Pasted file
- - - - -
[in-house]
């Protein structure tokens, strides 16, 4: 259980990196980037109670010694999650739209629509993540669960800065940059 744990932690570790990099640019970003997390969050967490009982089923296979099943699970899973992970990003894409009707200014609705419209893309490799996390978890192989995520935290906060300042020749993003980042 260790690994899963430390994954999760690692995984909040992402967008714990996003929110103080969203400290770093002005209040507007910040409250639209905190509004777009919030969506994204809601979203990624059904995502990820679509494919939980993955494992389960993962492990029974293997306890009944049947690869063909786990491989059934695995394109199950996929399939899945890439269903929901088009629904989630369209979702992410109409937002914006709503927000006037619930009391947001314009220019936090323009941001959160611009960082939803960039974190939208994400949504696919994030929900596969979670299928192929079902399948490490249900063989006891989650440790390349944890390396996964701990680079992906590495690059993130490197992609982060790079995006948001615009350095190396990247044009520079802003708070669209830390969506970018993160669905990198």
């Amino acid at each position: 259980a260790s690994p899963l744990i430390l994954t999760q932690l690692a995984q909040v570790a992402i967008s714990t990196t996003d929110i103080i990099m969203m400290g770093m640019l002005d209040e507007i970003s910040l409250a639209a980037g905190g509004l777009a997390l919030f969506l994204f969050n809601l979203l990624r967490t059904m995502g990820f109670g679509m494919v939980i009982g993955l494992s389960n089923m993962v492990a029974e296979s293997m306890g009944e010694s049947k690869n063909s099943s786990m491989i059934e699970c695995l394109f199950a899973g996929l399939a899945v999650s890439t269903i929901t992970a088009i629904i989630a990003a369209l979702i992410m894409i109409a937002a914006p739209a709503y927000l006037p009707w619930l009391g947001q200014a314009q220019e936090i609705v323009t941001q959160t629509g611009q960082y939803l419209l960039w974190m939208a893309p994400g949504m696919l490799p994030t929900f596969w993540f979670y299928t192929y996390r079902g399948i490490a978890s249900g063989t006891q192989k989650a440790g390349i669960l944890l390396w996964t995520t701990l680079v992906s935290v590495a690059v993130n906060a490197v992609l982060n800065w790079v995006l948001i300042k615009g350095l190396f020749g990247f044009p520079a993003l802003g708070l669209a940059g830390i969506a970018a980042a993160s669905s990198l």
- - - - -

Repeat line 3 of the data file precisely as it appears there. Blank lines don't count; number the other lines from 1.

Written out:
């Amino acid at each position: 259980a260790s690994p899963l744990i430390l994954t999760q932690l690692a995984q909040v570790a992402i967008s714990t990196t996003d929110i103080i990099m969203m400290g770093m640019l002005d209040e507007i970003s910040l409250a639209a980037g905190g509004l777009a997390l919030f969506l994204f969050n809601l979203l990624r967490t059904m995502g990820f109670g679509m494919v939980i009982g993955l494992s389960n089923m993962v492990a029974e296979s293997m306890g009944e010694s049947k690869n063909s099943s786990m491989i059934e699970c695995l394109f199950a899973g996929l399939a899945v999650s890439t269903i929901t992970a088009i629904i989630a990003a369209l979702i992410m894409i109409a937002a914006p739209a709503y927000l006037p009707w619930l009391g947001q200014a314009q220019e936090i609705v323009t941001q959160t629509g611009q960082y939803l419209l960039w974190m939208a893309p994400g949504m696919l490799p994030t929900f596969w993540f979670y299928t192929y996390r079902g399948i490490a978890s249900g063989t006891q192989k989650a440790g390349i669960l944890l390396w996964t995520t701990l680079v992906s935290v590495a690059v993130n906060a490197v992609l982060n800065w790079v995006l948001i300042k615009g350095l190396f020749g990247f044009p520079a993003l802003g708070l669209a940059g830390i969506a970018a980042a993160s669905s990198l």